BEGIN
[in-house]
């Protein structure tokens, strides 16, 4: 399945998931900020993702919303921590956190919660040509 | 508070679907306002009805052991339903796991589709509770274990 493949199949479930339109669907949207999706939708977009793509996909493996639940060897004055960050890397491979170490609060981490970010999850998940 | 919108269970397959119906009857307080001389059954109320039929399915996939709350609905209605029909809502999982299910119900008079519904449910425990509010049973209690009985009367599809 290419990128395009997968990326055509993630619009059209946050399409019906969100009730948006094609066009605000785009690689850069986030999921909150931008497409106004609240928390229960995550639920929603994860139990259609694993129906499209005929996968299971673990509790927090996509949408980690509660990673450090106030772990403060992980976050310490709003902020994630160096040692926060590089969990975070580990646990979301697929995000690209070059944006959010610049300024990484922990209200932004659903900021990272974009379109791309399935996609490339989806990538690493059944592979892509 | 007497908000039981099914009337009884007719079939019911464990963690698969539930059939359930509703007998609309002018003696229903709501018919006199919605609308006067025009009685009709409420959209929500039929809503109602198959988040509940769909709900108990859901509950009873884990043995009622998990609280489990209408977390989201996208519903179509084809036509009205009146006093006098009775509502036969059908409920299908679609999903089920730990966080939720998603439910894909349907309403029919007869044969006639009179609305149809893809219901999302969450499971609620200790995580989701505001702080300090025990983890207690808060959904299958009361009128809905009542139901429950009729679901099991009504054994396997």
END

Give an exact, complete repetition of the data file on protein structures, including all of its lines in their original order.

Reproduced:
[in-house]
């Protein structure tokens, strides 16, 4: 399945998931900020993702919303921590956190919660040509 | 508070679907306002009805052991339903796991589709509770274990 493949199949479930339109669907949207999706939708977009793509996909493996639940060897004055960050890397491979170490609060981490970010999850998940 | 919108269970397959119906009857307080001389059954109320039929399915996939709350609905209605029909809502999982299910119900008079519904449910425990509010049973209690009985009367599809 290419990128395009997968990326055509993630619009059209946050399409019906969100009730948006094609066009605000785009690689850069986030999921909150931008497409106004609240928390229960995550639920929603994860139990259609694993129906499209005929996968299971673990509790927090996509949408980690509660990673450090106030772990403060992980976050310490709003902020994630160096040692926060590089969990975070580990646990979301697929995000690209070059944006959010610049300024990484922990209200932004659903900021990272974009379109791309399935996609490339989806990538690493059944592979892509 | 007497908000039981099914009337009884007719079939019911464990963690698969539930059939359930509703007998609309002018003696229903709501018919006199919605609308006067025009009685009709409420959209929500039929809503109602198959988040509940769909709900108990859901509950009873884990043995009622998990609280489990209408977390989201996208519903179509084809036509009205009146006093006098009775509502036969059908409920299908679609999903089920730990966080939720998603439910894909349907309403029919007869044969006639009179609305149809893809219901999302969450499971609620200790995580989701505001702080300090025990983890207690808060959904299958009361009128809905009542139901429950009729679901099991009504054994396997």